by Jayne Leonard Medical News Today

What are the symptoms of autism in a 3-year-old?

Autism spectrum disorder (ASD) affects approximately 1 in 59 children. ASD covers a range of conditions that doctors used to believe were different, including autism and Asperger’s syndrome.

Behavioral symptoms often develop in early childhood, with research suggesting that parents and caregivers tend to notice some of these behaviors before a child’s first birthday.

Despite this, the Centers for Disease Control and Prevention (CDC) report that most autistic children do not receive a diagnosis until after 4 years of age.

In this article, we discuss the possible signs and symptoms of autism in 3-year old children.

What is autism?

Autism is one of the more common neurodevelopmental disorders. It is characterized by challenges with social interaction, communication, and flexibility in thinking and behavior.

Autistic people may have difficulty relating to those around them, developing friendships, and understanding other people’s feelings. They may also have repetitive thoughts and perform repetitive behaviors.

Autistic people often have higher rates of co-occurring, or comorbid, conditions than the general population. Some of these conditions include:

  • seizures
  • digestive disorders
  • psychiatric issues, such as anxiety or depression

According to some research, 70% of autistic children have one co-occurring condition, while 41% have two or more, including attention deficit hyperactivity disorder (ADHD), oppositional defiant disorder, or social anxiety.

There is no “cure” for autism, and many autistic people feel that ASD is an integral part of their identity. Doctors and therapists can help people manage their symptoms and maintain a happy, healthy life.

Some signs of autism in a 3-year-old might include:

Social detachment

Autistic children may not play with others. They may:

  • play alone
  • have no interest in socializing
  • avoid sharing toys
  • not understand turn-taking play
  • not respond to their name
  • not understand make-believe or “pretend” play

Differences in emotional expression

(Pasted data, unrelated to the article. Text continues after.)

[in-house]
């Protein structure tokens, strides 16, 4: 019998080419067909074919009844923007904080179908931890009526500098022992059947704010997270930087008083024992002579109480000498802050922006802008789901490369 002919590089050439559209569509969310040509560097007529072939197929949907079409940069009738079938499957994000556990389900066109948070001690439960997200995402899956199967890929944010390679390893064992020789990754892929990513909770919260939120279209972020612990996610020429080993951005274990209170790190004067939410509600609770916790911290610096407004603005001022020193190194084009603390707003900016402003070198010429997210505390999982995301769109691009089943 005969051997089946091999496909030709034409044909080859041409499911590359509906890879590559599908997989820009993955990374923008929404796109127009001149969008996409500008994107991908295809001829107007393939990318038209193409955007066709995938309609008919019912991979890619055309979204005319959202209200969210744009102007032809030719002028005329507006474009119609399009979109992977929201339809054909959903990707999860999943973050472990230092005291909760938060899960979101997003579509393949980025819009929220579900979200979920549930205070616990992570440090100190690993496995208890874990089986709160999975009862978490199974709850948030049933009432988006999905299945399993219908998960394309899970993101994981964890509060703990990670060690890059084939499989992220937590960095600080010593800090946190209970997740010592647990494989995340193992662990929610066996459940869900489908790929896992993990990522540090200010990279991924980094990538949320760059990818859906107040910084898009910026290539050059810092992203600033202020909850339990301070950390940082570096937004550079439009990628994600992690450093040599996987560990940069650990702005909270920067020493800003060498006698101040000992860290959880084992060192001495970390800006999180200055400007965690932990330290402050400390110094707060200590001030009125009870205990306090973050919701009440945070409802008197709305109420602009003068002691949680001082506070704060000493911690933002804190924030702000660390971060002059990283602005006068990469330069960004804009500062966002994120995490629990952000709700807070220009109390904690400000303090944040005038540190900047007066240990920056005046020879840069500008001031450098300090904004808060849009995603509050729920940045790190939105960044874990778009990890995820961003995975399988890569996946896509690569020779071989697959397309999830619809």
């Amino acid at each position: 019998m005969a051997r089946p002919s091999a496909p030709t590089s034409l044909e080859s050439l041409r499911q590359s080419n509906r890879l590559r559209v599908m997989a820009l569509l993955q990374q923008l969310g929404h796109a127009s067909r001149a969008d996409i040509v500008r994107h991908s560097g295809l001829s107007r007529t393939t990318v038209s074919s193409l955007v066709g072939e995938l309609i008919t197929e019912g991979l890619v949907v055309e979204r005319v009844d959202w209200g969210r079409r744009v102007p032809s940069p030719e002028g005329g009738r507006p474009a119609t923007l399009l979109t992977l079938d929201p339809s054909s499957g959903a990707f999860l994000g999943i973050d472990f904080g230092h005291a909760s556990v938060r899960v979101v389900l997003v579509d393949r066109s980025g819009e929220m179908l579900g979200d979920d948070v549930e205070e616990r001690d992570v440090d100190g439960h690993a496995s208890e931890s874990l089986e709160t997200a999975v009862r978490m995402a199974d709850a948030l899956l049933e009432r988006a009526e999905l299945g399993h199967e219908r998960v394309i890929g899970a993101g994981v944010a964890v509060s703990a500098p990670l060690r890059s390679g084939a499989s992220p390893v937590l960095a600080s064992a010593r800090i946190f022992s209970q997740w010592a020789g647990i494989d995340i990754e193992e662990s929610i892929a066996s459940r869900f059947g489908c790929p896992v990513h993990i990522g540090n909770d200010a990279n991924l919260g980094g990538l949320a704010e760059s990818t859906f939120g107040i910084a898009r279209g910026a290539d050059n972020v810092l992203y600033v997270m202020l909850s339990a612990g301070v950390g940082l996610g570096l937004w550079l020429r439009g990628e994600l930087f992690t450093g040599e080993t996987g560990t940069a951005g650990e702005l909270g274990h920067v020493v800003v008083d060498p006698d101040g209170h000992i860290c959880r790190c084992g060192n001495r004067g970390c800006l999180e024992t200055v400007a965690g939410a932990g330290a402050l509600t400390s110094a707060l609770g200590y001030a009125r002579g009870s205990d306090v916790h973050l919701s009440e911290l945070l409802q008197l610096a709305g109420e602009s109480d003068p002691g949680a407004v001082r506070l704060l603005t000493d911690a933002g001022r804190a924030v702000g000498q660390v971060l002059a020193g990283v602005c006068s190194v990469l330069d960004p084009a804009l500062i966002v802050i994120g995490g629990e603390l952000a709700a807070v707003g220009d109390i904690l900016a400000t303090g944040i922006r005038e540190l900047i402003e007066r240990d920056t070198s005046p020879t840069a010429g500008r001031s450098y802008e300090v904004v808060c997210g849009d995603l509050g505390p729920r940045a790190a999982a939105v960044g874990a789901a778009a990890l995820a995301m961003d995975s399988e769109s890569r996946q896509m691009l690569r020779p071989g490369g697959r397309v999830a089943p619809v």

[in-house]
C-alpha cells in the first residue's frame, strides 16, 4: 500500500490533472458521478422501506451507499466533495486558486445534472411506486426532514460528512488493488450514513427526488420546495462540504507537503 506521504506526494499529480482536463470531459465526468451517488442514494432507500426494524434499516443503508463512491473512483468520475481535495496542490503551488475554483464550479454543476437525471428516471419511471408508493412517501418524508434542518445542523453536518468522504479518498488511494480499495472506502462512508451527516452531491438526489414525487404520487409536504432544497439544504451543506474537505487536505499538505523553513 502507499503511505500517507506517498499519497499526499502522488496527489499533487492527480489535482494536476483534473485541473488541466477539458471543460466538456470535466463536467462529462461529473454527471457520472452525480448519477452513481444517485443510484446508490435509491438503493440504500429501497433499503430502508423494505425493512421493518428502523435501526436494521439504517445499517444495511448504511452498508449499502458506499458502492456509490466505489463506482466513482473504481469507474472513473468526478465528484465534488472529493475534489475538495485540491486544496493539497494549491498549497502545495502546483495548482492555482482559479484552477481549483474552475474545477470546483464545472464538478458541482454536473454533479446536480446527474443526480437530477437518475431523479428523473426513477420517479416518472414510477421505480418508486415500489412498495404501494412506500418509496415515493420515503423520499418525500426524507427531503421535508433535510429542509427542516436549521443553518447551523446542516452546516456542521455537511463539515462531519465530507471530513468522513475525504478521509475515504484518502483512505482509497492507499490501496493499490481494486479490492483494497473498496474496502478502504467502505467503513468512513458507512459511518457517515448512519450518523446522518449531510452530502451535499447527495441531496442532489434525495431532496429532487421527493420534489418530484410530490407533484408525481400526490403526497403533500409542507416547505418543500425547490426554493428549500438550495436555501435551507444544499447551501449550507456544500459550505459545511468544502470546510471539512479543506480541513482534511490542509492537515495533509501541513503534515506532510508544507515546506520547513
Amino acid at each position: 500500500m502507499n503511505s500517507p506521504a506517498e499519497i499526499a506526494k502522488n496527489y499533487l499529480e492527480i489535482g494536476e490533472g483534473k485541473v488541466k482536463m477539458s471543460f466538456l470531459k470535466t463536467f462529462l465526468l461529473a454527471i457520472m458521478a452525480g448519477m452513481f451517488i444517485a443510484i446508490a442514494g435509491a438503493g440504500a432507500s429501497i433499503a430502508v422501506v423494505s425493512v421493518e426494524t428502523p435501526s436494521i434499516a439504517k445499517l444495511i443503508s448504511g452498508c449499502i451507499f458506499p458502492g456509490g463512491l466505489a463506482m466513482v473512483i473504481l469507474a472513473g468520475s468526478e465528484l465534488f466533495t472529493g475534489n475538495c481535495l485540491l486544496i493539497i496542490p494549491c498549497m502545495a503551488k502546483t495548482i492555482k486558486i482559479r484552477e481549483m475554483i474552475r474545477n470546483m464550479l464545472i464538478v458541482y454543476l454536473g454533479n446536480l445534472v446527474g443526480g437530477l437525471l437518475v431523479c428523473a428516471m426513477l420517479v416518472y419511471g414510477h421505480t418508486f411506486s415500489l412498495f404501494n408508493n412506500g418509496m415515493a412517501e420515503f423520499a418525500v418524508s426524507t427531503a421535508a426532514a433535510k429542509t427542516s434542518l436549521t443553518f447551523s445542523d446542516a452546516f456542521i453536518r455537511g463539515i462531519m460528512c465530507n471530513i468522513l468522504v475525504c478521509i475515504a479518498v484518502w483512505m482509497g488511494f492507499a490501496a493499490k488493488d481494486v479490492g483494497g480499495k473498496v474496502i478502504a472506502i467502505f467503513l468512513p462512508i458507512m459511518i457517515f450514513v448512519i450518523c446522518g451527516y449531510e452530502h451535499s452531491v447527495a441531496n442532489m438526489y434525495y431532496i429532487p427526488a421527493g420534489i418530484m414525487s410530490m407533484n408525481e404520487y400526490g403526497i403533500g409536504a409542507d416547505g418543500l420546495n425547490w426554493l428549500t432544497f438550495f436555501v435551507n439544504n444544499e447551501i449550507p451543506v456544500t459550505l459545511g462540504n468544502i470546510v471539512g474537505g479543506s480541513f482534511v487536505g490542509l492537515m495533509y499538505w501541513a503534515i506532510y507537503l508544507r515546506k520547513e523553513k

Autistic people experience a full range of emotions, but they typically read and express them differently from others.

An autistic 3-year old may:

  • have difficulty discussing or expressing their feelings
  • have trouble understanding the feelings of others
  • struggle to be soothed or comforted
  • make facial expressions that may not match internal feelings
  • avoid physical contact with others
  • become rigid when hugged
  • show no emotion when a parent leaves the room

Communication difficulties

Autism is characterized by difficulty communicating. At 3 years of age, an autistic child may:

  • demonstrate delays or regression in speech and language skills
  • speak in a flat or sing-song manner
  • not speak at all
  • avoid eye contact
  • appear expressionless
  • not answer questions appropriately
  • repeat the words of others
  • use words, phrases, or sounds repeatedly, which doctors call echolalia
  • use the wrong pronouns, for example, “you” instead of “I”
  • not use gestures, such as pointing or waving
  • not respond to pointing
  • not understand age-appropriate humor


Autistic children often display seemingly unusual or repetitive behaviors. They may:

  • flap their hands repeatedly
  • spin around
  • rock back and forth
  • appear fascinated with a particular toy or activity
  • have obsessive behaviors
  • line up toys in an ordered fashion
  • be hyperactive in certain situations
  • have a short attention span
  • insist on specific routines or rituals
  • display agitation, anger, or frustration when someone disturbs their routine or ritual

Other signs

Additional potential signs of autism in children include:

  • aggression
  • impulsivity
  • self-injuring
  • intense reactions to sounds, smells, textures, colors, or tastes
  • temper tantrums
  • unusual eating habits

Not all autistic children show all these signs, and many neurotypical children occasionally demonstrate some of them. For this reason, a professional diagnosis is essential.

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External Resources

Mayo Clinic

Genetics Home Reference – NIH

Support program: Autism Sibling Support Initiative

Support program: Sibling Support Project

Maryland Developmental Disabilities Council

Maryland Early Intervention and Special Education Services

Administration for Community Living

Pathfinders for Autism

Disability Scoop